Sunday, January 22, 2017

Open Letter to NJ Boat Regulation Commission Chair about Proposed Lake Hopatcong Rules

January 22, 2017

Dear Mr. Harrison:

This comment pertains to proposed rules under 13:82-3.11(l), the comment period closing on February 3rd, 2017.

First I want to say I understand that the feelings people have about parties in Byram Cove must be very strong to have come this far. My opposition to the measure proposed is not in disrespect. However, as often has happened down the line of what largely amounts to our unfortunate history going back to the ancient Romans, the measure in response to the complaint creates more suffering than the grievances that led to it, and for people completely innocent of the situation in question, because what amounts to governmental power takes a sweeping approach convenient to its own status quo, not a measured approach specifically addressing the real problem.

I speak for Lake Hopatcong anglers like myself. Far and away, most of us respect property owners’ privacy and don’t crowd anyone’s presence by anchoring close, and besides, many acres of Lake Hopatcong shoreline don’t involve openly visible property concerns such as decks, backyards, and boathouses. Our motives are innocent. We come to Lake Hopatcong as on religious pilgrimage, to escape the stresses of a secular world increasingly hostile to human life. Here on Lake Hopatcong we find this world and planet open to free activity that makes us more who we really are, and so we return to everyday stresses better enabled to make positive differences, rather than to further succumb to what increasingly suggests destructive demise. By and large as we fish, we never run into qualms with property owners. On the contrary, curiosity expressed between property owners and fishermen tends to be friendly, as we expect of a community, but perhaps less and less of institutions under duress of other burdens.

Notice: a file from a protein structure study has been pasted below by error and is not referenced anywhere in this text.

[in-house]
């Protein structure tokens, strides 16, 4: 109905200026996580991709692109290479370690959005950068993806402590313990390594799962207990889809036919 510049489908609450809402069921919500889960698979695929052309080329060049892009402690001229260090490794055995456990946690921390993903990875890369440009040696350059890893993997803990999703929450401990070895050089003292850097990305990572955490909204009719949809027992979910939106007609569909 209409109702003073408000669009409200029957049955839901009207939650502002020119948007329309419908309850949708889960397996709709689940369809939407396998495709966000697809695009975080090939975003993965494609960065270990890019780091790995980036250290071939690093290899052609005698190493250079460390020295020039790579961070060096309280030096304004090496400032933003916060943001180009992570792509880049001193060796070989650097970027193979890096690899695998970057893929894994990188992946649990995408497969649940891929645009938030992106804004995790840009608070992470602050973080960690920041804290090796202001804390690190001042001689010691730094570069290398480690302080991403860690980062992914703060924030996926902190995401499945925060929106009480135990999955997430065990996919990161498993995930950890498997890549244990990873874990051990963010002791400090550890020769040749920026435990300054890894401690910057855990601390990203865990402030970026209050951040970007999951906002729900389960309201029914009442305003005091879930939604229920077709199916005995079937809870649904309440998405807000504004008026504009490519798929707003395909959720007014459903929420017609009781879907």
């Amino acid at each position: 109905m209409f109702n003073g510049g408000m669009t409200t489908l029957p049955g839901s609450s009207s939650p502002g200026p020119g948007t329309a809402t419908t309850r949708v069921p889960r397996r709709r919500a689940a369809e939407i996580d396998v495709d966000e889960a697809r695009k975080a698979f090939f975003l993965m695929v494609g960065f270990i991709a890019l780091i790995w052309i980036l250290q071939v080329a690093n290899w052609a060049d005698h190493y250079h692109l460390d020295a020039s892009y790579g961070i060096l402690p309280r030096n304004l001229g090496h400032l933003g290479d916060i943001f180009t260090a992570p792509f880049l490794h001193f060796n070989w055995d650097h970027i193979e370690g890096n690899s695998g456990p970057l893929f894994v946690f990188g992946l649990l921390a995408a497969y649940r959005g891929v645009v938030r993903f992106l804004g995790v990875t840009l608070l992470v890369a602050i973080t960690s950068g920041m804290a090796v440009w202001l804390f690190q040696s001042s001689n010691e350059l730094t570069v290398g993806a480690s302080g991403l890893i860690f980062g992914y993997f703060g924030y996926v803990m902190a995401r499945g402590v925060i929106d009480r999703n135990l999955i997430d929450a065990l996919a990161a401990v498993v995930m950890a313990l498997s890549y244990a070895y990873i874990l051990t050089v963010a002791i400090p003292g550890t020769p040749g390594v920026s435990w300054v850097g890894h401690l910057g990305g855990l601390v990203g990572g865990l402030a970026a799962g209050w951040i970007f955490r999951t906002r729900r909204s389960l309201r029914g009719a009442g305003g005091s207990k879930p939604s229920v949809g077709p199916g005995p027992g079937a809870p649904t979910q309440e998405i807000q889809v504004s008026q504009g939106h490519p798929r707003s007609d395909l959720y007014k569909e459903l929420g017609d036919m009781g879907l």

So we oppose the measure to limit anchoring 200 feet or further from shore between May 15th and September 15th of a given calendar year.

The best anglers understand that people from all walks of life, including the most burdensome, are human beings like themselves. And to err is human. A wise observation of Shakespeare that goes to the very root of his tragedies. We, however, are Americans. We recognize that we err, but we do not easily buy into tragedy. Why is this? Because unlike earlier ages that suffered errors they did not recognize and correct, we like to think mistakes needn’t incur guilt, so long as corrected.

Bruce Edward Litton 

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